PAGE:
Xylophone’s a wonderful instrument. It has a rich history, dating from the 9th century and being developed independently in both Africa and Asia. It enjoys widespread use in everything from traditional African tribal music to an American elementary school classroom, where it is used to teach introductory music principles to children. While building a full-scale modern concert xylophone would represent a massive undertaking, it is relatively quick and easy to make a one-octave, diatonic xylophone.
you will need: 1-inch x 2-inch (2.5 cm x 5 cm) wood, about 96 inches (244 cm) worth Hand saw Towels or other soft fabrics Tuner Xylophone mallet Rasp or file Salt Pencil Drill 4 pieces of scrap wood Nails Sandpaper Assemble the wood for the keys. A one-octave xylophone will have 8 keys, with the root note of the scale appearing both at the lower and upper ends of the register. The keys should be roughly 2 inches (5 cm) wide and 1 inch (2.5 cm) high. Dimension lumber is widely available at hardware stores in roughly these dimensions. Pine is an acceptable choice, although oak will yield a better tonal quality. Professional quality xylophones have keys made of rosewood or padauk, but these woods are harder to find.
Cut the keys roughly to size. A good approximation is to cut the lowest note to about 14 inches (35 cm) long and the highest note to about 10 inches (25 cm) long. The keys in between should gradually bridge the gap between these 2 lengths. With these lengths, the keys can be tuned easily to the C Major scale. The exact length of each key is not important, as you will be trimming them down during the tuning process.
Tune the keys. This is the most time-consuming step in the process. Lay each key out on a soft surface (such as a towel) so that it can resonate. Strike the key with a mallet and register the pitch on an electronic tuner. If the pitch is too low, you can raise it by shaving or filing off the edges of the key to make it shorter. If the pitch is too high, you can lower the pitch by carving out a curved gouge on the underside of the key. The gouge should be centered on the bar, and should generally be kept within the middle third of the bar. A rasp is the best tool for this, although a file or drawknife will also work. Continue checking the pitch throughout the tuning process.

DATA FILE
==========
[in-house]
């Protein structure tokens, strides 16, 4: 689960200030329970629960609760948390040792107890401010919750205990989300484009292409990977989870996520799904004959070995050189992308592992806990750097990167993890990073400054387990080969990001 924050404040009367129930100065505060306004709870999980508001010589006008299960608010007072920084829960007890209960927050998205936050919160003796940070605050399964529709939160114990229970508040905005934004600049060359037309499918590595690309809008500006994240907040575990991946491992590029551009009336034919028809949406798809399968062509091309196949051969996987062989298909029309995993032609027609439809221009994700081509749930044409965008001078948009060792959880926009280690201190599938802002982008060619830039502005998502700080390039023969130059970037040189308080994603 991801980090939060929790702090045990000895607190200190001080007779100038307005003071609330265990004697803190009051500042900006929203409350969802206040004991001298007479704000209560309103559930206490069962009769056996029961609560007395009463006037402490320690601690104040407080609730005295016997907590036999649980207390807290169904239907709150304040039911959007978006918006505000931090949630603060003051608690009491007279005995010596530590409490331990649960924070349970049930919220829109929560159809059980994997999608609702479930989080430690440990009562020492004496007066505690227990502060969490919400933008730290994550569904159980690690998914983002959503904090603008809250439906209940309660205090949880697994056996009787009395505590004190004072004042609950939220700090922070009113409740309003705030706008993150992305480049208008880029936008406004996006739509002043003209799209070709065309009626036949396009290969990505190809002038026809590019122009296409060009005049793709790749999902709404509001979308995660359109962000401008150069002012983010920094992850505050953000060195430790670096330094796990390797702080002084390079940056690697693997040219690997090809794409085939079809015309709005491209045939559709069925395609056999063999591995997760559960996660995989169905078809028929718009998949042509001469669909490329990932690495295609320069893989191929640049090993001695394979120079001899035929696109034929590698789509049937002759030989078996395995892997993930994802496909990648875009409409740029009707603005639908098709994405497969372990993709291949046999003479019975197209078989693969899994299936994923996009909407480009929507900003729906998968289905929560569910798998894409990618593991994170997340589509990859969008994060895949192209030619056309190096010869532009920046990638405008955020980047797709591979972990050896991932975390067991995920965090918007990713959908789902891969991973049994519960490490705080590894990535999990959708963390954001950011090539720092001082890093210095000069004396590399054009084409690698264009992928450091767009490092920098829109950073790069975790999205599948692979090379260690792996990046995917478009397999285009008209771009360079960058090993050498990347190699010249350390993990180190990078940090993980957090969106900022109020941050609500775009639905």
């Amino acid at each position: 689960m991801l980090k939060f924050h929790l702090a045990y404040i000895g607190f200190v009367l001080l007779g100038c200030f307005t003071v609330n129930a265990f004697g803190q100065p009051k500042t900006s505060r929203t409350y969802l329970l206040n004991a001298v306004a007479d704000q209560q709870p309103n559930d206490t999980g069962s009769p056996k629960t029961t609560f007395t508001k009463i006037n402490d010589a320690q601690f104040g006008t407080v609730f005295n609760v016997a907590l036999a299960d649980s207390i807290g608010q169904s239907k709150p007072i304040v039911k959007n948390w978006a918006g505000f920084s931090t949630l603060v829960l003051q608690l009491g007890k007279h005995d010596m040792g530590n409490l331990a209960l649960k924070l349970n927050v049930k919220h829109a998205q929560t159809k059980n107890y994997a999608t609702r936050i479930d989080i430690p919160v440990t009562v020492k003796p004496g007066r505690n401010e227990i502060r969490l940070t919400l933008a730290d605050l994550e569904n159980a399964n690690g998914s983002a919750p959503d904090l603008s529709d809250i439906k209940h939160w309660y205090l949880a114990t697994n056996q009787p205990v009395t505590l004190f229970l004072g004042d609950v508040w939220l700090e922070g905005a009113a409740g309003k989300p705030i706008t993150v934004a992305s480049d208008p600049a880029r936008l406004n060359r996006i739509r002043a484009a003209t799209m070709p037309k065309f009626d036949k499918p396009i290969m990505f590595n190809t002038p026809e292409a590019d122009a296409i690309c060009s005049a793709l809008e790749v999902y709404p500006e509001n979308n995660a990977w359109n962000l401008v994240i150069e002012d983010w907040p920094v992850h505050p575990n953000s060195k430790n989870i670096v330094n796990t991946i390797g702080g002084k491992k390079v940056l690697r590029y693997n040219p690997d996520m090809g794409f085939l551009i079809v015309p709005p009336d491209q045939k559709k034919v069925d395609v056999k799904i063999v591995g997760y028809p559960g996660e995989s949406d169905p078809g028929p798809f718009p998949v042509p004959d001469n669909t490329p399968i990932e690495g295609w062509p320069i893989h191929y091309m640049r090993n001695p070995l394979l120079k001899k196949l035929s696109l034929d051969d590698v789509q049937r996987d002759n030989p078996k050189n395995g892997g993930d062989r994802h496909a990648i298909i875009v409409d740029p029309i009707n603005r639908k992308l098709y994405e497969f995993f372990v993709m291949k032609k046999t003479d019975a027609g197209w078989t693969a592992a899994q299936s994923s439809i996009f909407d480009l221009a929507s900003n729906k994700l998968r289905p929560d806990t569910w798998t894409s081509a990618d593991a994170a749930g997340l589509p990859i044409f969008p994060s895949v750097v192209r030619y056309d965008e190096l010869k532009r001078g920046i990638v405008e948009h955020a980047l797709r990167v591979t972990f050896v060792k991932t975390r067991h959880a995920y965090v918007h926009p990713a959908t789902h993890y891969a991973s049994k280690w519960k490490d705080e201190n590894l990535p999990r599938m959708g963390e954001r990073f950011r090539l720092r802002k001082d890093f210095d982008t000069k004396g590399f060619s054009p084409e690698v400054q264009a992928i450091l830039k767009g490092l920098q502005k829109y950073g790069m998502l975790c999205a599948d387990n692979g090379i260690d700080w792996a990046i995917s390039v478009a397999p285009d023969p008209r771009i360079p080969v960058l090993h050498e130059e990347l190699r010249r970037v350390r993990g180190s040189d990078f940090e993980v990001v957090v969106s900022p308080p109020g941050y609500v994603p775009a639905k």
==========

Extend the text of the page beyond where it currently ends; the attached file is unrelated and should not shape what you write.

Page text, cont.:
Find the position of the nodes on each bar. The nodes are the parts of the bar which will not vibrate when the bar resonates, and are located about 2/9 of the length of the bar in on each side. To find their exact position, sprinkle salt on each key and strike it repeatedly with a mallet. The salt will dance around on the bar and gather on the nodes (because there is no vibration there). Mark this position with a pencil.
Drill 2 holes through each key where you marked the position of the nodes. These holes should be centered across the width of the bar. Make each hole slightly larger than the nail that will be used to secure the key to the frame, because the key must have room to move when it is struck, or it will not resonate very much.
Build the frame. You will need 4 pieces of wood for this, the dimensions of which do not matter much. Lay the keys out from lowest to highest, with about 0.25 inches (6 mm) in between each key. The lowest-pitched key should be on the left, with the highest-pitched key on the right. The total width of your xylophone should be about 18 inches (45 cm). Cut 2 pieces of your frame wood to this length, and then wrap them in a soft material (a towel or a worn-out piece of clothing will work). The fabric will ensure that the keys can still resonate and will not be knocking loudly against the frame during play.
Lay the keys across these 2 pieces of wood with the nodes of each key positioned directly over the frame. Drive nails through the pre-drilled holes in the keys and into the wood frame below. Attach the 2 long pieces of wood to each other to keep the frame rigid. Take the other 2 pieces of wood reserved for the frame and screw, nail or glue them across the 2 long pieces to form a 4-sided frame.
Sand the entire xylophone down. Go over the whole instrument with a piece of sandpaper to remove rough edges and improve the appearance.